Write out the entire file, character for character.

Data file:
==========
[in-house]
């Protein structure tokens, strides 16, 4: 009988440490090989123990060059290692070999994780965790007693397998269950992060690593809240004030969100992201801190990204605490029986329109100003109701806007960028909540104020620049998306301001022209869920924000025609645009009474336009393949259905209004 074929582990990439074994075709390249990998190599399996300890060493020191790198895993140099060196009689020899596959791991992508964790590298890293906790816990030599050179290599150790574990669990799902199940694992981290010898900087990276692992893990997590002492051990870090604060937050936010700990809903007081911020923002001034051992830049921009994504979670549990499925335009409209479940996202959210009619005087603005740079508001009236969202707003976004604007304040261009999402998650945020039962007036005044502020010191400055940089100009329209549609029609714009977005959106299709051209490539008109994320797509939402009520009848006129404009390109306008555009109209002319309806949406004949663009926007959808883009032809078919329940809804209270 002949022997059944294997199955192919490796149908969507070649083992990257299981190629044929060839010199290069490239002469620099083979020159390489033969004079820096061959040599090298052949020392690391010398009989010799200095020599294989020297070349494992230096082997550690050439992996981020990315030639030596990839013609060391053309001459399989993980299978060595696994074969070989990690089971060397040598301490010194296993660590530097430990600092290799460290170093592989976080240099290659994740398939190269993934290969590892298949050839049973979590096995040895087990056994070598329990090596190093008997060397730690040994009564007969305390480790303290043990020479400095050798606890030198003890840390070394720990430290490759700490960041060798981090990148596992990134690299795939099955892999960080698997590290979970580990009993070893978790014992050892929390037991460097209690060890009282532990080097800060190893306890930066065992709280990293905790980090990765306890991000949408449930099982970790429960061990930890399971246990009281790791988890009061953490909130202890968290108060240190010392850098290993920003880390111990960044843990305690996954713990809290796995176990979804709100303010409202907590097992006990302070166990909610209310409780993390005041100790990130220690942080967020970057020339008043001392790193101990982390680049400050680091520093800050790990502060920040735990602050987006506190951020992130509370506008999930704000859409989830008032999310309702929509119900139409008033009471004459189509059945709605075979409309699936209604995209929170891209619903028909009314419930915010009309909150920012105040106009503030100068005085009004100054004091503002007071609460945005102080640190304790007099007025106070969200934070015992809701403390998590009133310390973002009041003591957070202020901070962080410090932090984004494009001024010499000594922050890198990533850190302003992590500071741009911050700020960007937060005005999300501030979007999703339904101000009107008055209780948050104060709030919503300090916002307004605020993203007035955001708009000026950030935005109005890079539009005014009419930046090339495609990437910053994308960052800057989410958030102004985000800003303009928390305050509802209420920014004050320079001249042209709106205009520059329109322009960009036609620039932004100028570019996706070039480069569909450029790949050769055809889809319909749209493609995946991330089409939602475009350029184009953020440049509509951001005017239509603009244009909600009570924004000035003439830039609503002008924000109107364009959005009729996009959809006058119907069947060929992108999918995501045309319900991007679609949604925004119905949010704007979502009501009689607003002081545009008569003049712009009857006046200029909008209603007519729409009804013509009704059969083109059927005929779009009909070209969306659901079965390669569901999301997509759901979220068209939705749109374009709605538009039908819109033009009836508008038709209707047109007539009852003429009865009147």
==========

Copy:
[in-house]
């Protein structure tokens, strides 16, 4: 009988440490090989123990060059290692070999994780965790007693397998269950992060690593809240004030969100992201801190990204605490029986329109100003109701806007960028909540104020620049998306301001022209869920924000025609645009009474336009393949259905209004 074929582990990439074994075709390249990998190599399996300890060493020191790198895993140099060196009689020899596959791991992508964790590298890293906790816990030599050179290599150790574990669990799902199940694992981290010898900087990276692992893990997590002492051990870090604060937050936010700990809903007081911020923002001034051992830049921009994504979670549990499925335009409209479940996202959210009619005087603005740079508001009236969202707003976004604007304040261009999402998650945020039962007036005044502020010191400055940089100009329209549609029609714009977005959106299709051209490539008109994320797509939402009520009848006129404009390109306008555009109209002319309806949406004949663009926007959808883009032809078919329940809804209270 002949022997059944294997199955192919490796149908969507070649083992990257299981190629044929060839010199290069490239002469620099083979020159390489033969004079820096061959040599090298052949020392690391010398009989010799200095020599294989020297070349494992230096082997550690050439992996981020990315030639030596990839013609060391053309001459399989993980299978060595696994074969070989990690089971060397040598301490010194296993660590530097430990600092290799460290170093592989976080240099290659994740398939190269993934290969590892298949050839049973979590096995040895087990056994070598329990090596190093008997060397730690040994009564007969305390480790303290043990020479400095050798606890030198003890840390070394720990430290490759700490960041060798981090990148596992990134690299795939099955892999960080698997590290979970580990009993070893978790014992050892929390037991460097209690060890009282532990080097800060190893306890930066065992709280990293905790980090990765306890991000949408449930099982970790429960061990930890399971246990009281790791988890009061953490909130202890968290108060240190010392850098290993920003880390111990960044843990305690996954713990809290796995176990979804709100303010409202907590097992006990302070166990909610209310409780993390005041100790990130220690942080967020970057020339008043001392790193101990982390680049400050680091520093800050790990502060920040735990602050987006506190951020992130509370506008999930704000859409989830008032999310309702929509119900139409008033009471004459189509059945709605075979409309699936209604995209929170891209619903028909009314419930915010009309909150920012105040106009503030100068005085009004100054004091503002007071609460945005102080640190304790007099007025106070969200934070015992809701403390998590009133310390973002009041003591957070202020901070962080410090932090984004494009001024010499000594922050890198990533850190302003992590500071741009911050700020960007937060005005999300501030979007999703339904101000009107008055209780948050104060709030919503300090916002307004605020993203007035955001708009000026950030935005109005890079539009005014009419930046090339495609990437910053994308960052800057989410958030102004985000800003303009928390305050509802209420920014004050320079001249042209709106205009520059329109322009960009036609620039932004100028570019996706070039480069569909450029790949050769055809889809319909749209493609995946991330089409939602475009350029184009953020440049509509951001005017239509603009244009909600009570924004000035003439830039609503002008924000109107364009959005009729996009959809006058119907069947060929992108999918995501045309319900991007679609949604925004119905949010704007979502009501009689607003002081545009008569003049712009009857006046200029909008209603007519729409009804013509009704059969083109059927005929779009009909070209969306659901079965390669569901999301997509759901979220068209939705749109374009709605538009039908819109033009009836508008038709209707047109007539009852003429009865009147």